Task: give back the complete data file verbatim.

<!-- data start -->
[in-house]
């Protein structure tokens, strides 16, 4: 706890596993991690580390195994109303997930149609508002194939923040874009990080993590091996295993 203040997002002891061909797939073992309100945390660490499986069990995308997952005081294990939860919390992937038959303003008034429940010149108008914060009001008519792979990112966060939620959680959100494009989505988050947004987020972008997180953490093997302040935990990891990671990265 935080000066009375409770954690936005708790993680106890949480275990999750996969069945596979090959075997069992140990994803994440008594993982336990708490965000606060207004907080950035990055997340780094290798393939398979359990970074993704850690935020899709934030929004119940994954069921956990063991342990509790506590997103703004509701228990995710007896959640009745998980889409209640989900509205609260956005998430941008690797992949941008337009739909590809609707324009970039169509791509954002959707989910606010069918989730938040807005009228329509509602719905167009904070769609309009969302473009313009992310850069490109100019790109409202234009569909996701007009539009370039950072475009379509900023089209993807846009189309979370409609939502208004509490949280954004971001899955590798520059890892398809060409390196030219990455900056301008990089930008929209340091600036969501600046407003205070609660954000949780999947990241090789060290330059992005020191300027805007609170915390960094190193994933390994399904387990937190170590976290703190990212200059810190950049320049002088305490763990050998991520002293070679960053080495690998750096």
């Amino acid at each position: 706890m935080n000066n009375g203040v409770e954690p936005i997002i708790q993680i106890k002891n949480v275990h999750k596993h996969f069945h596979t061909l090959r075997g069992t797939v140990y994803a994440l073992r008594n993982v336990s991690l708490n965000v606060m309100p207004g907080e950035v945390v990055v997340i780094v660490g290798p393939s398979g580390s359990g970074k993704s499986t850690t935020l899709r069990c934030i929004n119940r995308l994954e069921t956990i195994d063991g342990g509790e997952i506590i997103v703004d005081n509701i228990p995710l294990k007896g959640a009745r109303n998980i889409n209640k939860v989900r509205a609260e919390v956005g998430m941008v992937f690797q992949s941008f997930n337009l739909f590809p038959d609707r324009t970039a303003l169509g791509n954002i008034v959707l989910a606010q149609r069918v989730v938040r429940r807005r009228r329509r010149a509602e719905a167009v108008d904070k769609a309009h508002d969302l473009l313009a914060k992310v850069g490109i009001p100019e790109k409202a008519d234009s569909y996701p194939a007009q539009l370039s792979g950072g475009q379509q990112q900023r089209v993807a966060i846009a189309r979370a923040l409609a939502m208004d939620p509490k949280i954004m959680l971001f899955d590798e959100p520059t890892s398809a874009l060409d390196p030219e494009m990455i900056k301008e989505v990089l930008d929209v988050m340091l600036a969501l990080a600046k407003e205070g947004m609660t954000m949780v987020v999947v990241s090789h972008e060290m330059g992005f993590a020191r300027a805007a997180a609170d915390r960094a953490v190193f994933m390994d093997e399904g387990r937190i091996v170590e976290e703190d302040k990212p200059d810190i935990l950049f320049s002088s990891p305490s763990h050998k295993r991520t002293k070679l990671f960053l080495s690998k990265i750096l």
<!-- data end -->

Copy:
[in-house]
């Protein structure tokens, strides 16, 4: 706890596993991690580390195994109303997930149609508002194939923040874009990080993590091996295993 203040997002002891061909797939073992309100945390660490499986069990995308997952005081294990939860919390992937038959303003008034429940010149108008914060009001008519792979990112966060939620959680959100494009989505988050947004987020972008997180953490093997302040935990990891990671990265 935080000066009375409770954690936005708790993680106890949480275990999750996969069945596979090959075997069992140990994803994440008594993982336990708490965000606060207004907080950035990055997340780094290798393939398979359990970074993704850690935020899709934030929004119940994954069921956990063991342990509790506590997103703004509701228990995710007896959640009745998980889409209640989900509205609260956005998430941008690797992949941008337009739909590809609707324009970039169509791509954002959707989910606010069918989730938040807005009228329509509602719905167009904070769609309009969302473009313009992310850069490109100019790109409202234009569909996701007009539009370039950072475009379509900023089209993807846009189309979370409609939502208004509490949280954004971001899955590798520059890892398809060409390196030219990455900056301008990089930008929209340091600036969501600046407003205070609660954000949780999947990241090789060290330059992005020191300027805007609170915390960094190193994933390994399904387990937190170590976290703190990212200059810190950049320049002088305490763990050998991520002293070679960053080495690998750096």
């Amino acid at each position: 706890m935080n000066n009375g203040v409770e954690p936005i997002i708790q993680i106890k002891n949480v275990h999750k596993h996969f069945h596979t061909l090959r075997g069992t797939v140990y994803a994440l073992r008594n993982v336990s991690l708490n965000v606060m309100p207004g907080e950035v945390v990055v997340i780094v660490g290798p393939s398979g580390s359990g970074k993704s499986t850690t935020l899709r069990c934030i929004n119940r995308l994954e069921t956990i195994d063991g342990g509790e997952i506590i997103v703004d005081n509701i228990p995710l294990k007896g959640a009745r109303n998980i889409n209640k939860v989900r509205a609260e919390v956005g998430m941008v992937f690797q992949s941008f997930n337009l739909f590809p038959d609707r324009t970039a303003l169509g791509n954002i008034v959707l989910a606010q149609r069918v989730v938040r429940r807005r009228r329509r010149a509602e719905a167009v108008d904070k769609a309009h508002d969302l473009l313009a914060k992310v850069g490109i009001p100019e790109k409202a008519d234009s569909y996701p194939a007009q539009l370039s792979g950072g475009q379509q990112q900023r089209v993807a966060i846009a189309r979370a923040l409609a939502m208004d939620p509490k949280i954004m959680l971001f899955d590798e959100p520059t890892s398809a874009l060409d390196p030219e494009m990455i900056k301008e989505v990089l930008d929209v988050m340091l600036a969501l990080a600046k407003e205070g947004m609660t954000m949780v987020v999947v990241s090789h972008e060290m330059g992005f993590a020191r300027a805007a997180a609170d915390r960094a953490v190193f994933m390994d093997e399904g387990r937190i091996v170590e976290e703190d302040k990212p200059d810190i935990l950049f320049s002088s990891p305490s763990h050998k295993r991520t002293k070679l990671f960053l080495s690998k990265i750096l």